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Atlantic Council Report: NATO Alliance at Risk

100415a-HQ28-007 NATO Headquarters Brussels.

In Europe, “you find a kind of the perfect storm”—a resurgent Russia in the east, thousands of refugees and migrants arriving daily in the south, terrorist attacks in Paris, the rise of nationalist parties and economies flailing skewing political debates—that NATO is trying to weather.

Those simultaneous crises were at the heart of Friday forum on a new Atlantic Council report looking at six nations in NATO and the challenges they and the alliance face and what can be done to meet them.

In answer to a question, Julianne Smith of the Center for a New American Security said the time is ripe for closer cooperation between the alliance and the European Union in meeting those challenges and other threats, such as cyber and communications. “We need the capabilities that both institutions can bring to bear.”

But what is happening is that NATO is becoming even more a “two-tiered alliance” with the eastern members looking at Moscow’s willingness to battle Georgia over breakaway provinces, its seizure of Crimea, and continuing military support of separatists in Eastern Ukraine as a serious military threat— while southern members confront a rising flood of refugees and migrants fleeing wars in the Middle East and poverty there, in North and sub-Saharan Africa.

Smith said, “There is no longer the level of solidarity we once saw” in NATO and the European Union and a growing feeling on the continent that the two are not responsive to the public’s needs to meet these challenges. As a sign of that fraying, she said later that although sanctions against Russia will likely be extended later this year some alliance and union “countries are really feeling the pain” and looking for relief of their own.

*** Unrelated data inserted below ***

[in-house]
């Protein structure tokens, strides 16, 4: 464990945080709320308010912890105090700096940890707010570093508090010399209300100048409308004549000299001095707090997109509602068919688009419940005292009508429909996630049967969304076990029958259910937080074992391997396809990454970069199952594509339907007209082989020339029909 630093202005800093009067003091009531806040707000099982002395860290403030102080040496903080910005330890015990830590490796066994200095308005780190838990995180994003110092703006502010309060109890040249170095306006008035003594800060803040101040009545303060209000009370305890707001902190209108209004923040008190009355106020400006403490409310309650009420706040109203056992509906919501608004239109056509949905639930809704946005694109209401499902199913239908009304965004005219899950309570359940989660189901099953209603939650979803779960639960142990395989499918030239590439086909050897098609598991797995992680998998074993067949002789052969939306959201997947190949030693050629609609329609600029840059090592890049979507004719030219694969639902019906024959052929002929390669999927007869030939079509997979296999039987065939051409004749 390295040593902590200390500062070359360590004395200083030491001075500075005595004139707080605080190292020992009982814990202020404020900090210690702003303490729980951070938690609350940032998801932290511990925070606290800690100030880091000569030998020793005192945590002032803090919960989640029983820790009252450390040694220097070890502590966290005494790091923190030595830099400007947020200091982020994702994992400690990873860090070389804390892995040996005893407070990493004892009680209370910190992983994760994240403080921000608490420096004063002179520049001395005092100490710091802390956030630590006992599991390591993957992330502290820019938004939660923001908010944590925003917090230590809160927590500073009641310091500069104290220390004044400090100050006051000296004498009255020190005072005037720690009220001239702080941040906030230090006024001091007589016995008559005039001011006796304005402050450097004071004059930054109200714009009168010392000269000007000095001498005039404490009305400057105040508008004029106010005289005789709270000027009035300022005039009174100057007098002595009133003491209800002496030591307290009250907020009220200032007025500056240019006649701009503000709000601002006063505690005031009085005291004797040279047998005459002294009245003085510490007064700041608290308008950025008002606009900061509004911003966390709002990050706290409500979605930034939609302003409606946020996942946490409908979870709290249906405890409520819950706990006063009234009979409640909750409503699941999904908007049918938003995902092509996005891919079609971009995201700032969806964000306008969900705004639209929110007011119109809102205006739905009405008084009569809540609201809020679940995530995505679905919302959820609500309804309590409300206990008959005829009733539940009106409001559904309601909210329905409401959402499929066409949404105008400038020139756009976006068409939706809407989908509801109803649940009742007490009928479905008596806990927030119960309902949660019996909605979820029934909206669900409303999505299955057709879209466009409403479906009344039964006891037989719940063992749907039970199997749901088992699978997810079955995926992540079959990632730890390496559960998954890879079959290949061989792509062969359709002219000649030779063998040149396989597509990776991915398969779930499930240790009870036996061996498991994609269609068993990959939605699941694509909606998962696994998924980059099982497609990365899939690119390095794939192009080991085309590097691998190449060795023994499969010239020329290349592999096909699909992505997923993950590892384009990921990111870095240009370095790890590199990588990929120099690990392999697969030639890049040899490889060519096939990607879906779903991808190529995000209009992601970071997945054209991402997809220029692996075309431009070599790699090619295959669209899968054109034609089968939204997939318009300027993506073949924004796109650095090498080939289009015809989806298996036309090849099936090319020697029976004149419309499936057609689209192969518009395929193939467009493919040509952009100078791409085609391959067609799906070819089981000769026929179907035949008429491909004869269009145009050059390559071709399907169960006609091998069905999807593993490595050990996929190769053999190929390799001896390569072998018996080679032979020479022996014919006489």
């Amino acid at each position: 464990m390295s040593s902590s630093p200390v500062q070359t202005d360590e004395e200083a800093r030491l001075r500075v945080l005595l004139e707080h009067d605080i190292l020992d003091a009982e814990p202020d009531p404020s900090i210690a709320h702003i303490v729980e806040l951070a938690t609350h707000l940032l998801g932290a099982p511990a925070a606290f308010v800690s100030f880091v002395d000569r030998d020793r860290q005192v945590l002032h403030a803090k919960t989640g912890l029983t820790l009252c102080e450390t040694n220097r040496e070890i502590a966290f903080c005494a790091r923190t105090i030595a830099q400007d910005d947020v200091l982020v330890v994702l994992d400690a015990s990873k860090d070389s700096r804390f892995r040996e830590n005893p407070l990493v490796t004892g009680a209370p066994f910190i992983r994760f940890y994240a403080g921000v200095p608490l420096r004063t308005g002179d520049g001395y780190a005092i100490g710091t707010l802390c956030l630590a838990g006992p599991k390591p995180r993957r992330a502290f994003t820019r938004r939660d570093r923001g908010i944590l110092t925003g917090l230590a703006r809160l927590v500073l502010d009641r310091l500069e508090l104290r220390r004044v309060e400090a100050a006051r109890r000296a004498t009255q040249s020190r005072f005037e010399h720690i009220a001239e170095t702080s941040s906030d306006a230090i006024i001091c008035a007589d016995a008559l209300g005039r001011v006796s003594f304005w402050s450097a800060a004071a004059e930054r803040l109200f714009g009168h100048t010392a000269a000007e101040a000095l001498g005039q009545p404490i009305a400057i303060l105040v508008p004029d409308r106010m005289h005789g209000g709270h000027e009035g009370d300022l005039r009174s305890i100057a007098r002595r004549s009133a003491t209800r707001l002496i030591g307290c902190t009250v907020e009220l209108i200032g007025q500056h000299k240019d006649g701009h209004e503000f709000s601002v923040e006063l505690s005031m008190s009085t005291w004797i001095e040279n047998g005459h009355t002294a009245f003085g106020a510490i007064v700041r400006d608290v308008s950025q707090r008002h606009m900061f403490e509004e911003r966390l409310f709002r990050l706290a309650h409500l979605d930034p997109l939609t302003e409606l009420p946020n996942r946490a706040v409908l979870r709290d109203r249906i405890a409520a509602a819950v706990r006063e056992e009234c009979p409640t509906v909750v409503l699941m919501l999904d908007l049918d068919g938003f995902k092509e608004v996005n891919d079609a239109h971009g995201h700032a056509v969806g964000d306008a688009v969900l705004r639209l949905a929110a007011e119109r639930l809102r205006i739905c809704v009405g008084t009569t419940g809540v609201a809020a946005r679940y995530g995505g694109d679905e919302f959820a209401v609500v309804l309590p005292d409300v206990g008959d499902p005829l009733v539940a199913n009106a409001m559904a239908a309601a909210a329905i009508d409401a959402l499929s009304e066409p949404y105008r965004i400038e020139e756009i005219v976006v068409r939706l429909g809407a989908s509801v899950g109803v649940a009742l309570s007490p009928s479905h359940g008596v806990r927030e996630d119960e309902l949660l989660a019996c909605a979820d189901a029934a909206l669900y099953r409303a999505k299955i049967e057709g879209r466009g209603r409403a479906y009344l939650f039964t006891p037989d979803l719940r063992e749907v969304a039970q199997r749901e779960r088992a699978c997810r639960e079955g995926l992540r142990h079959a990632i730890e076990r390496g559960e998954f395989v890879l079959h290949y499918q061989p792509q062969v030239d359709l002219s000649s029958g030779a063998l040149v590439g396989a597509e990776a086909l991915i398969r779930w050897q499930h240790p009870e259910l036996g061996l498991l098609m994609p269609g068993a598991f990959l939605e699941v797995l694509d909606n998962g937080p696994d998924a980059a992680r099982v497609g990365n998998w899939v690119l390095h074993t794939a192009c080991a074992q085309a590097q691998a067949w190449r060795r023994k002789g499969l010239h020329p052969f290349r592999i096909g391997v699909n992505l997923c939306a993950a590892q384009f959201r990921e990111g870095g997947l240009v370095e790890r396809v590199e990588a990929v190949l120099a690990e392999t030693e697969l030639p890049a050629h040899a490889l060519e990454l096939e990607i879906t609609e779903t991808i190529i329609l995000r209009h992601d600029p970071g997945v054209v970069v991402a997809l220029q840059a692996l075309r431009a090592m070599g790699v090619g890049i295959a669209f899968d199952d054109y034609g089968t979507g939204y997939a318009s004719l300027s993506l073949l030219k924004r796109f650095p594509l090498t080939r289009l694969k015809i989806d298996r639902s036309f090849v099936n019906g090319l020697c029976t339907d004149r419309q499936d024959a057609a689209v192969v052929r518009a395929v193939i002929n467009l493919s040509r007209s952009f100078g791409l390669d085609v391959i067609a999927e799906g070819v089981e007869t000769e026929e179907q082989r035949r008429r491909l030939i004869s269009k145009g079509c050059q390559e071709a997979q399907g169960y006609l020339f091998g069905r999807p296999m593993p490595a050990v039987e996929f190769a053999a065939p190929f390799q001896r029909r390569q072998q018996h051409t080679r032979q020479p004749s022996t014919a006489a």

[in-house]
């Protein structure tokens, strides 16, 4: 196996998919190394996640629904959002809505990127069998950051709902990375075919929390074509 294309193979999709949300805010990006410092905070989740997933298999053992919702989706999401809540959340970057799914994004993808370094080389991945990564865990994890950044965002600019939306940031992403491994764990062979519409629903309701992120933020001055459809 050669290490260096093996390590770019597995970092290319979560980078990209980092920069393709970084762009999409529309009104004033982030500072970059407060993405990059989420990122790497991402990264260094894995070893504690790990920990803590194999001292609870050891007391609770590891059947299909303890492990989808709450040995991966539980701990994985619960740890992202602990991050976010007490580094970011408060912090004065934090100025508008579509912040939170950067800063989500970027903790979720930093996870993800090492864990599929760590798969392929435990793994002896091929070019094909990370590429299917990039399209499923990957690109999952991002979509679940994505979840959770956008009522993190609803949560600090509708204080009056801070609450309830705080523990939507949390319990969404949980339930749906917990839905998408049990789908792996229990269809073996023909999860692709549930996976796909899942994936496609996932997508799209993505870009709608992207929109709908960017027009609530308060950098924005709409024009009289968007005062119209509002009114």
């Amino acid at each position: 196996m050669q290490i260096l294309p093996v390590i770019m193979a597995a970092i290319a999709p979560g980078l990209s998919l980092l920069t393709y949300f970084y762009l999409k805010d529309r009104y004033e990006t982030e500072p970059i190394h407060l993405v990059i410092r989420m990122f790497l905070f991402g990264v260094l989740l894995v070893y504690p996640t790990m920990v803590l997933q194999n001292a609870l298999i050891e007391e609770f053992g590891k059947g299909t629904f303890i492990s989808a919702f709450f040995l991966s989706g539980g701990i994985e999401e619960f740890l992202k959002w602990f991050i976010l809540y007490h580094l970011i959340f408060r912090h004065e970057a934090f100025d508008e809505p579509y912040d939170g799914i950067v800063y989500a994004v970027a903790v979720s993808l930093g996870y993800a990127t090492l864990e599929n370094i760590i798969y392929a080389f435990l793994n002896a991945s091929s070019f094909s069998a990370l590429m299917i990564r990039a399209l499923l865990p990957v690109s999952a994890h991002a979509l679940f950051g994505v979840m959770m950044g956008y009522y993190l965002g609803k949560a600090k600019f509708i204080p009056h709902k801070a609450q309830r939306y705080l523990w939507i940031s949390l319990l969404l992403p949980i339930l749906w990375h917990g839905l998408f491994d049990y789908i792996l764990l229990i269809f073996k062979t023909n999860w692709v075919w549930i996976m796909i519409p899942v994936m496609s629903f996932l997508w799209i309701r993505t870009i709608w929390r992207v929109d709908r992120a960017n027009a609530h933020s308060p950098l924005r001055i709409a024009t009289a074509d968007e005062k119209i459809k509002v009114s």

“The threats against Portugal are not the same” as those Lithuania faces, said Andras Simonyi, a retired Hungarian diplomat now with Johns Hopkins University’s School of Advanced and International Studies.

The idea that the United States will always rise to the occasion in meeting the continent’s security needs “made Europe complacent” ever since the collapse of the Soviet Union in the early 1990s and the alliance expanded eastward, he added.

What has happened in their harvesting of the “peace dividend” is that “many militaries in the alliance are in pretty bad shape,” he said.

As an example of reduced readiness, even among nations presumed to have strong militaries, Jorge Benitez of the Atlantic Council noted that the United Kingdom had great difficulty fielding a combat-ready armored brigade to a recent exercise in Poland, having to draw on equipment it had in Canada for training.